The number of months of a chapter 13 bankruptcy plan depends on numerous factors, including, the value of assets, amount of monthly disposable income, and the reason for the filing. The bankruptcy code requires a debtor to pay no less than all monthly disposable income to a trustee for at least 36 months. If the debtor’s household income for the six months prior to the filing is more than the average income of a household of the same size in New Jersey, most likely the plan will be 60 months. In other circumstances, the length of the plan may be between 36 to 60 months.
If the debtor has property worth a substantial value that is in excess of their bankruptcy exemptions and costs to sell the property, the amount of the unexempt property value must be paid to the trustee over the life of the bankruptcy plan. Although unusual, if the debtor has personal property or real estate that has substantial value, the debtor will likely be required to pay additional funds to the trustee over the life of the bankruptcy plan. Under this scenario, the debtor may require a longer monthly plan to allow for the additional funds that must be paid. The debtor may wish for a plan longer than 36 months to allow for payment of these funds over a longer period.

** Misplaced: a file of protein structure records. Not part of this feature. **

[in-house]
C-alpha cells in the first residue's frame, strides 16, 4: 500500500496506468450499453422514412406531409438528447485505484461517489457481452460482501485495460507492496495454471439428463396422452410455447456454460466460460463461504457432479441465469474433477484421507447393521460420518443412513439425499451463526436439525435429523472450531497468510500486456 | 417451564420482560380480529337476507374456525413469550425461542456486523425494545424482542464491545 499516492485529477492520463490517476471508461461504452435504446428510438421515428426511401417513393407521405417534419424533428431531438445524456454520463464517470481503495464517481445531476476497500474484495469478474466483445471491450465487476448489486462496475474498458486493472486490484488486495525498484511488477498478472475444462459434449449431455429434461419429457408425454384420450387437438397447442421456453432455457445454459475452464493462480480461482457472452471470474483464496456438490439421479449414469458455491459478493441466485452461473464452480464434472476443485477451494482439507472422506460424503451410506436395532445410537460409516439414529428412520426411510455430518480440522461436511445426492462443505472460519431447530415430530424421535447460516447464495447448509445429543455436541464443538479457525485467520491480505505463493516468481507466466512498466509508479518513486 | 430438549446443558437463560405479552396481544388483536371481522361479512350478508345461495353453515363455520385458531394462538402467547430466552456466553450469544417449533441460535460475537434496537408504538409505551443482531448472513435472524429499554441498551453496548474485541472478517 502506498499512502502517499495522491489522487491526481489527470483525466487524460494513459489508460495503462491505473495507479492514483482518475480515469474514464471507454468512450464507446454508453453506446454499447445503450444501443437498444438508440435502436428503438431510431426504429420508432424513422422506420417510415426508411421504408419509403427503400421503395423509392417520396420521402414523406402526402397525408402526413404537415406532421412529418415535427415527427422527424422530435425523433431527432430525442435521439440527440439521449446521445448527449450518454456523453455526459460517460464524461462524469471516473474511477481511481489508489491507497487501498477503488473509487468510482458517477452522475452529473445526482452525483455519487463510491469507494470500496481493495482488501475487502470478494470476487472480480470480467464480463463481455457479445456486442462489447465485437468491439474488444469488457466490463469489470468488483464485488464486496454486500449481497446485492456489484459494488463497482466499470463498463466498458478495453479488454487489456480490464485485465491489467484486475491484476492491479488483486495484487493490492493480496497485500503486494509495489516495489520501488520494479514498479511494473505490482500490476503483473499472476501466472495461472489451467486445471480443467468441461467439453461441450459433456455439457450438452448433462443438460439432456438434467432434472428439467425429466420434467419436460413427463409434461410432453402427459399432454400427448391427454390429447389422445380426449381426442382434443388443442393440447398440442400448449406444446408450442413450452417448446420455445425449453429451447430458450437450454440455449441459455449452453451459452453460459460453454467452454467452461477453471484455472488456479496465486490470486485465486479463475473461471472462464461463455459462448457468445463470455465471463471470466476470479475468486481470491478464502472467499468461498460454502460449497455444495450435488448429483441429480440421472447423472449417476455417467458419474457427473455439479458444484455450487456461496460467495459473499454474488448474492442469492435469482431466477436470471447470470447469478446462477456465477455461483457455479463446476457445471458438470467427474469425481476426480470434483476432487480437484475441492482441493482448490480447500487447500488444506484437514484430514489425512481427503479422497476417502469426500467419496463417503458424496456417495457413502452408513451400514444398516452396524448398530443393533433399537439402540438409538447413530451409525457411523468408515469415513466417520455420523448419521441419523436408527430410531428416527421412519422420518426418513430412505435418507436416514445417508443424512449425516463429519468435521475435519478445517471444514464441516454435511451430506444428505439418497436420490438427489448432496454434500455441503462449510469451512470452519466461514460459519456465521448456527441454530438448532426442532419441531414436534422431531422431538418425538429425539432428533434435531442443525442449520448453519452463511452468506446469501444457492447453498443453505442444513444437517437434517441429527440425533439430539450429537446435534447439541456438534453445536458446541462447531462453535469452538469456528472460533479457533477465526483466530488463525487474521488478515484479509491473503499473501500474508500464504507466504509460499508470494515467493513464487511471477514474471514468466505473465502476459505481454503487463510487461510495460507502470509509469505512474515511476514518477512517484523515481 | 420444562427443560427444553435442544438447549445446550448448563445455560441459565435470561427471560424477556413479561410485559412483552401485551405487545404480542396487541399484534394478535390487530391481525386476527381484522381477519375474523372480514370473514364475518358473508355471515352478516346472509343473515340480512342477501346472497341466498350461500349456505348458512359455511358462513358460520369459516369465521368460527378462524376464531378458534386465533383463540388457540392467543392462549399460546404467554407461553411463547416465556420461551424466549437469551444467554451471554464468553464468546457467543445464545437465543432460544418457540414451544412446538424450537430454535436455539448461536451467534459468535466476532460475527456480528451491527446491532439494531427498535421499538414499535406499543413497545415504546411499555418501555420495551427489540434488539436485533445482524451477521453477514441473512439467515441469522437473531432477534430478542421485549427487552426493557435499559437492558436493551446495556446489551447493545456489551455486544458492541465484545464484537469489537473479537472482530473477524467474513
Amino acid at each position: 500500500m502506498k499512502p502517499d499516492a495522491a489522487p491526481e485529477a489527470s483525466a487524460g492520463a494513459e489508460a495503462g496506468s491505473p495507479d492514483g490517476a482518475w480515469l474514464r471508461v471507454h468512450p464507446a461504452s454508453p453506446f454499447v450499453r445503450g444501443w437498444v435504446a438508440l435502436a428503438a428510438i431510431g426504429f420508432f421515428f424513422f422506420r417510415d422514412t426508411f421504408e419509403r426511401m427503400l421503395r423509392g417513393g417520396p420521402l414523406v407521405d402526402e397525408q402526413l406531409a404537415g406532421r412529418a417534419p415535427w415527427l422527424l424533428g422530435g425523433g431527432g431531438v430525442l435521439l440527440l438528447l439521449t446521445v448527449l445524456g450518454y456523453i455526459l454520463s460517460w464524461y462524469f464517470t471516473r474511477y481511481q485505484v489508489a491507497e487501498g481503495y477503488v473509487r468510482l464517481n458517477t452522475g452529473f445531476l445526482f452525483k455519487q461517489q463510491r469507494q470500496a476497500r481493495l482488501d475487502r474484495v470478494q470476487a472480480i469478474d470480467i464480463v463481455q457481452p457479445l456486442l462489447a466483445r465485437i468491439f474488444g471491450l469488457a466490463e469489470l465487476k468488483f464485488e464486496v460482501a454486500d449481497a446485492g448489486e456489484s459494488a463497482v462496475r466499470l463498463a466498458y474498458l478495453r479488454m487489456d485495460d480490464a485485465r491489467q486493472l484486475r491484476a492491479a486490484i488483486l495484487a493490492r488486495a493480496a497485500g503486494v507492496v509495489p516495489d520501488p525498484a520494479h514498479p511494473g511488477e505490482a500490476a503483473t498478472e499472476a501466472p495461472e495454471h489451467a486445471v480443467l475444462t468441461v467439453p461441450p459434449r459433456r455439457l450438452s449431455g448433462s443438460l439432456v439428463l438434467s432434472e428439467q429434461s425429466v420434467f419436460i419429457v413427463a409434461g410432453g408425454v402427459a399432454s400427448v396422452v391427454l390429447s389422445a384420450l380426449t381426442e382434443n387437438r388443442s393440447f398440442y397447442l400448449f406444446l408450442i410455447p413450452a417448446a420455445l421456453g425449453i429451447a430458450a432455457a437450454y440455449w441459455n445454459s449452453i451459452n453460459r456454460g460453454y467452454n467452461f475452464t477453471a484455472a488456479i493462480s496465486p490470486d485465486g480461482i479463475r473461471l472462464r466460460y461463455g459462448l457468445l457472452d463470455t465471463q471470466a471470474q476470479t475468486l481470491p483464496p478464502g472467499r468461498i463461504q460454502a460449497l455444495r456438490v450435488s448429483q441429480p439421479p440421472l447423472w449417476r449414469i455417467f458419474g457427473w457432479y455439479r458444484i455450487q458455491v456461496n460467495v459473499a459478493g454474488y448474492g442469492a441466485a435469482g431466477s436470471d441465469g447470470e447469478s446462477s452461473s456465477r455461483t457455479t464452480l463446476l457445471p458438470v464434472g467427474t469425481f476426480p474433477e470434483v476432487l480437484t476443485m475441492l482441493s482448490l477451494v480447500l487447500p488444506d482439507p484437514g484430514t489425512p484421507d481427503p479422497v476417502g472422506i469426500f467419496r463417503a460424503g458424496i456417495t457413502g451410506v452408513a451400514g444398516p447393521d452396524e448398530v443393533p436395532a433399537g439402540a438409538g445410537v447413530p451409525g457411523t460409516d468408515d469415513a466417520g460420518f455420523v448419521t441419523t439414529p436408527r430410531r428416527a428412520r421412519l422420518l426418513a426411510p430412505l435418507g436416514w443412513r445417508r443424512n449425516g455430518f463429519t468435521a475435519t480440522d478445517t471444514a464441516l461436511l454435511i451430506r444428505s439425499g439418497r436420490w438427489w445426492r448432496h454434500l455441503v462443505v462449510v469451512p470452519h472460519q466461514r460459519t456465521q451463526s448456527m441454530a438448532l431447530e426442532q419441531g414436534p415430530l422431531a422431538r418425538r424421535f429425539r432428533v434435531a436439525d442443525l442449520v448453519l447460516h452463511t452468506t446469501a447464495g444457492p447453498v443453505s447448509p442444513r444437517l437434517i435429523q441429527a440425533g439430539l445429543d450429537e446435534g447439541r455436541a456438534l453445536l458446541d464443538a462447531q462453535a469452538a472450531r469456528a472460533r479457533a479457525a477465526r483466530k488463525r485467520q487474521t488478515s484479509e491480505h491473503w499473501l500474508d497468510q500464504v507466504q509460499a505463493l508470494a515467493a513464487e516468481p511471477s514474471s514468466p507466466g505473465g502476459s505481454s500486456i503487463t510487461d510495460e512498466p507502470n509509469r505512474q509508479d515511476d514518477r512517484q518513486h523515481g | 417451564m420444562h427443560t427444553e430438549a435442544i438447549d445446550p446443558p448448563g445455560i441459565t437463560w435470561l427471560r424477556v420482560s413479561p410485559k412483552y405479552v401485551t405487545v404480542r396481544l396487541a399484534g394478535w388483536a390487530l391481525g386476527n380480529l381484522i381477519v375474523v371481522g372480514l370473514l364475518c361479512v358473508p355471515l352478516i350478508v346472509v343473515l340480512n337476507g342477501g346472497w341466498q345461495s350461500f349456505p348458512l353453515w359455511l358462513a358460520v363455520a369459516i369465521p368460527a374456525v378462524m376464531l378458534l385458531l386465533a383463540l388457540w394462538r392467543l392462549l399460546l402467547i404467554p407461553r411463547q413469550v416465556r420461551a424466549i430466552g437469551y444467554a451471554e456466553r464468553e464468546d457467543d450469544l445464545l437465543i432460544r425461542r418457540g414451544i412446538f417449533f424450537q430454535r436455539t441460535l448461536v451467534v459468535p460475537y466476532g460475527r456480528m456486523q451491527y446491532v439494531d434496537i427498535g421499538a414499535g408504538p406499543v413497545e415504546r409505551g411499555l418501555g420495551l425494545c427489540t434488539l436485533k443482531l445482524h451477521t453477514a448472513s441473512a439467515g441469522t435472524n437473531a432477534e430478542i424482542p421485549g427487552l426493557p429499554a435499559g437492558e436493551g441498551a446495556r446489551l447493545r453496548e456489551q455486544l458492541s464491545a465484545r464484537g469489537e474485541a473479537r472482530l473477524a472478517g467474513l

Also, a debtor may wish to file a chapter 13 case for a number of reasons, such as to cure mortgage, auto, child support, or income tax arrears. The funds that are required to cure certain arrears may require substantial payments that will be reduced by extending the months of the plan. Under this Scenario, assuming that all disposable funds are paid to the trustee on a monthly basis, the debtor may wish to extend the months of a plan, to a period between 36 to 60 months.
The numerous issues related to a chapter 13 are involved and the above explanation is extremely simplified. In fact, the number of months of a plan is affected by numerous factors, and the amount of months of a plan may be modified.
Please contact NJ Bankruptcy Lawyer Robert Manchel at 1 (866) 503-5655 to discuss your chapter 13 bankruptcy questions.